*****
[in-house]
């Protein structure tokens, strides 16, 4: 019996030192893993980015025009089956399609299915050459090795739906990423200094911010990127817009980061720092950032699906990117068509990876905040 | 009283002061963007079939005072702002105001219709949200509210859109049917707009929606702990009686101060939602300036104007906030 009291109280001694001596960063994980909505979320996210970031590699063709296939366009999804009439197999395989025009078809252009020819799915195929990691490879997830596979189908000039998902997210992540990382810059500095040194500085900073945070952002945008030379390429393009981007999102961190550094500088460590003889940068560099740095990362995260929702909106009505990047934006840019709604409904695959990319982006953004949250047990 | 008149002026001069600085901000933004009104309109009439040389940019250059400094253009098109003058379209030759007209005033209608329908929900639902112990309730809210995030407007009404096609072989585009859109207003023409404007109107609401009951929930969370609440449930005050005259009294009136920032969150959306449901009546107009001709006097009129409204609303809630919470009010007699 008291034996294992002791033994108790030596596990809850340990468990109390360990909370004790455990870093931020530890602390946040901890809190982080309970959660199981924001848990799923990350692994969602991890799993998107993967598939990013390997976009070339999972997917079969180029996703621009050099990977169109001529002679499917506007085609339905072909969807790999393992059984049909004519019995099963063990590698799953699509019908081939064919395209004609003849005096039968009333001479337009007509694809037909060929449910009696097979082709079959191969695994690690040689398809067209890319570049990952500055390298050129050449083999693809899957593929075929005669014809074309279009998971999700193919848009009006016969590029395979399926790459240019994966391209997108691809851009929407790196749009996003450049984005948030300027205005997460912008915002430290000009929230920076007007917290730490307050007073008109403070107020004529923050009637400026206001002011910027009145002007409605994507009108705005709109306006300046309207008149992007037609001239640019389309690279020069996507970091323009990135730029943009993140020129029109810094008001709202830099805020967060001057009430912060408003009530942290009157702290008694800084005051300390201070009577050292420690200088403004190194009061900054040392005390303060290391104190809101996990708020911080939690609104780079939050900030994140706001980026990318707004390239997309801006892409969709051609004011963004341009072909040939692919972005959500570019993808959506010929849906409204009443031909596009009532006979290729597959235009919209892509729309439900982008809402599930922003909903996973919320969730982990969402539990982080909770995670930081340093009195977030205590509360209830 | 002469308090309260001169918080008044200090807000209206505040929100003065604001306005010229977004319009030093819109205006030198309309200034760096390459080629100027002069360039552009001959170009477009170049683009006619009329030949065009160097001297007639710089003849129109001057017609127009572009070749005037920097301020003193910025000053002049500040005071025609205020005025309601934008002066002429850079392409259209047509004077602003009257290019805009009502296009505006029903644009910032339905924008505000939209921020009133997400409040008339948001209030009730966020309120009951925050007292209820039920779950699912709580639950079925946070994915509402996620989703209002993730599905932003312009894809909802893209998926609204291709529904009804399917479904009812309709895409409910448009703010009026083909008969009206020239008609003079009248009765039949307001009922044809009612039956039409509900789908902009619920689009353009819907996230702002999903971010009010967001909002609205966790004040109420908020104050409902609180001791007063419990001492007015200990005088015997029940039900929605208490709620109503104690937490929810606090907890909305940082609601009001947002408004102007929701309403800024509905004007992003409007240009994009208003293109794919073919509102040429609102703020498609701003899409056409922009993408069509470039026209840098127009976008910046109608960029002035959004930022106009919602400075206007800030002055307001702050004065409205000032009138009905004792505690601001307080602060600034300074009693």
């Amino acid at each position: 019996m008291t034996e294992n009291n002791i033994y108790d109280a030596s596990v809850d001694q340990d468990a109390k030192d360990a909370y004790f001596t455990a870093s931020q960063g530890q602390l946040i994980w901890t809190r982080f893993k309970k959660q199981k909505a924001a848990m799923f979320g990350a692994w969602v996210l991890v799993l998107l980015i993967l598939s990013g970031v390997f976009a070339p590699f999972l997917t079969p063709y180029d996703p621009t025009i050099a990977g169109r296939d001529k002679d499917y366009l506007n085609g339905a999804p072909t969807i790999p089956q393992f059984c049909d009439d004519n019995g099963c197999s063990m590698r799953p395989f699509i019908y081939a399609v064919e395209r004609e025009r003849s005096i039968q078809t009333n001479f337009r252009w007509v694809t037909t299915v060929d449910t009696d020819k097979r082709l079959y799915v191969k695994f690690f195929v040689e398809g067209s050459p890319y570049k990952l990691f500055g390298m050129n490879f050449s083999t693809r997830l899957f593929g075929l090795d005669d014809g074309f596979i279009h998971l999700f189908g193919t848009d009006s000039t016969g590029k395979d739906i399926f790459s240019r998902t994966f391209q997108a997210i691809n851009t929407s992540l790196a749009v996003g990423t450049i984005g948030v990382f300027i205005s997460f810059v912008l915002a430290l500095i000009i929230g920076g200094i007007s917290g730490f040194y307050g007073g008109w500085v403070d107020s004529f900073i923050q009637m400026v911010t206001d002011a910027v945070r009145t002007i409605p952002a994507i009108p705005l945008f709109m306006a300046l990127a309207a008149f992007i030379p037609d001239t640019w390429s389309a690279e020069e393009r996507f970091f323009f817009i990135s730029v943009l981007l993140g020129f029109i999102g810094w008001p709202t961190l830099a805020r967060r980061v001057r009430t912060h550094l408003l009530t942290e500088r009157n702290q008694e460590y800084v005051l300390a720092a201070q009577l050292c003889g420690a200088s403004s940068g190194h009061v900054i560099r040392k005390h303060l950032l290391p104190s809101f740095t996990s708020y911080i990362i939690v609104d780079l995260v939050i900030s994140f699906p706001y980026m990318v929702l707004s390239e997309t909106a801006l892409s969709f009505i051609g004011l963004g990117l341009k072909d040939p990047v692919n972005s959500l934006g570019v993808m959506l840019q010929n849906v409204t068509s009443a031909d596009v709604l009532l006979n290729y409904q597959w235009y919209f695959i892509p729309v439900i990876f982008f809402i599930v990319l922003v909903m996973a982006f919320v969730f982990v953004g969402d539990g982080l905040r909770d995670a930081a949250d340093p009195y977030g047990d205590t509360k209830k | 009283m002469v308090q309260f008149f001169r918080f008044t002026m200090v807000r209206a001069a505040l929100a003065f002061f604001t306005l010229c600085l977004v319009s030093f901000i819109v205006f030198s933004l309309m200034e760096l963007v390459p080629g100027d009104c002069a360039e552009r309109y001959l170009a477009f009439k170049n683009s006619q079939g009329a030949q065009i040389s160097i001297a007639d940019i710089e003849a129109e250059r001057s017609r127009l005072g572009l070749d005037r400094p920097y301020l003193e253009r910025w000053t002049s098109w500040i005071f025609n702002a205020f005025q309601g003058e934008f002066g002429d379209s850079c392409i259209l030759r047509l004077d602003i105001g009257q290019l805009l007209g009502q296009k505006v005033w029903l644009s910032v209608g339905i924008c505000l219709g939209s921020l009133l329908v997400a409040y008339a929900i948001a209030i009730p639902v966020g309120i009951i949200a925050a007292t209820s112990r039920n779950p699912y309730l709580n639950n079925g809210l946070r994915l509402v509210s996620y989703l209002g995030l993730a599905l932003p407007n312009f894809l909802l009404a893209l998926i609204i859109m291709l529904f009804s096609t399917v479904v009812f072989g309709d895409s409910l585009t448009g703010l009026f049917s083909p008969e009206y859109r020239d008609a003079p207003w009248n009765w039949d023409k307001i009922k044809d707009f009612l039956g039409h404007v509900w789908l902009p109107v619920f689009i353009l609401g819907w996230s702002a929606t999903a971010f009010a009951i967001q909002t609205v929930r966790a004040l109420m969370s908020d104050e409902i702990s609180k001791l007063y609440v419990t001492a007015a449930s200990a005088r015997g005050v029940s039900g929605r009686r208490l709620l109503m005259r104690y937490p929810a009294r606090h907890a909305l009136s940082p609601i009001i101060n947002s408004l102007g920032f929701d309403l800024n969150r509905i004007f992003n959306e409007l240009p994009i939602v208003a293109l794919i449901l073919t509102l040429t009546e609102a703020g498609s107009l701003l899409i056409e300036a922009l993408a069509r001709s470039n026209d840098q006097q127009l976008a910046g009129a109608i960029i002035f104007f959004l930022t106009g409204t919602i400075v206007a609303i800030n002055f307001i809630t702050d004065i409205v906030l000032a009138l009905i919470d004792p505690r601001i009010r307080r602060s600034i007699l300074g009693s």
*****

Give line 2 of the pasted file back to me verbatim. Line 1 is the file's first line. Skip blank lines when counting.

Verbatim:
């Protein structure tokens, strides 16, 4: 019996030192893993980015025009089956399609299915050459090795739906990423200094911010990127817009980061720092950032699906990117068509990876905040 | 009283002061963007079939005072702002105001219709949200509210859109049917707009929606702990009686101060939602300036104007906030 009291109280001694001596960063994980909505979320996210970031590699063709296939366009999804009439197999395989025009078809252009020819799915195929990691490879997830596979189908000039998902997210992540990382810059500095040194500085900073945070952002945008030379390429393009981007999102961190550094500088460590003889940068560099740095990362995260929702909106009505990047934006840019709604409904695959990319982006953004949250047990 | 008149002026001069600085901000933004009104309109009439040389940019250059400094253009098109003058379209030759007209005033209608329908929900639902112990309730809210995030407007009404096609072989585009859109207003023409404007109107609401009951929930969370609440449930005050005259009294009136920032969150959306449901009546107009001709006097009129409204609303809630919470009010007699 008291034996294992002791033994108790030596596990809850340990468990109390360990909370004790455990870093931020530890602390946040901890809190982080309970959660199981924001848990799923990350692994969602991890799993998107993967598939990013390997976009070339999972997917079969180029996703621009050099990977169109001529002679499917506007085609339905072909969807790999393992059984049909004519019995099963063990590698799953699509019908081939064919395209004609003849005096039968009333001479337009007509694809037909060929449910009696097979082709079959191969695994690690040689398809067209890319570049990952500055390298050129050449083999693809899957593929075929005669014809074309279009998971999700193919848009009006016969590029395979399926790459240019994966391209997108691809851009929407790196749009996003450049984005948030300027205005997460912008915002430290000009929230920076007007917290730490307050007073008109403070107020004529923050009637400026206001002011910027009145002007409605994507009108705005709109306006300046309207008149992007037609001239640019389309690279020069996507970091323009990135730029943009993140020129029109810094008001709202830099805020967060001057009430912060408003009530942290009157702290008694800084005051300390201070009577050292420690200088403004190194009061900054040392005390303060290391104190809101996990708020911080939690609104780079939050900030994140706001980026990318707004390239997309801006892409969709051609004011963004341009072909040939692919972005959500570019993808959506010929849906409204009443031909596009009532006979290729597959235009919209892509729309439900982008809402599930922003909903996973919320969730982990969402539990982080909770995670930081340093009195977030205590509360209830 | 002469308090309260001169918080008044200090807000209206505040929100003065604001306005010229977004319009030093819109205006030198309309200034760096390459080629100027002069360039552009001959170009477009170049683009006619009329030949065009160097001297007639710089003849129109001057017609127009572009070749005037920097301020003193910025000053002049500040005071025609205020005025309601934008002066002429850079392409259209047509004077602003009257290019805009009502296009505006029903644009910032339905924008505000939209921020009133997400409040008339948001209030009730966020309120009951925050007292209820039920779950699912709580639950079925946070994915509402996620989703209002993730599905932003312009894809909802893209998926609204291709529904009804399917479904009812309709895409409910448009703010009026083909008969009206020239008609003079009248009765039949307001009922044809009612039956039409509900789908902009619920689009353009819907996230702002999903971010009010967001909002609205966790004040109420908020104050409902609180001791007063419990001492007015200990005088015997029940039900929605208490709620109503104690937490929810606090907890909305940082609601009001947002408004102007929701309403800024509905004007992003409007240009994009208003293109794919073919509102040429609102703020498609701003899409056409922009993408069509470039026209840098127009976008910046109608960029002035959004930022106009919602400075206007800030002055307001702050004065409205000032009138009905004792505690601001307080602060600034300074009693």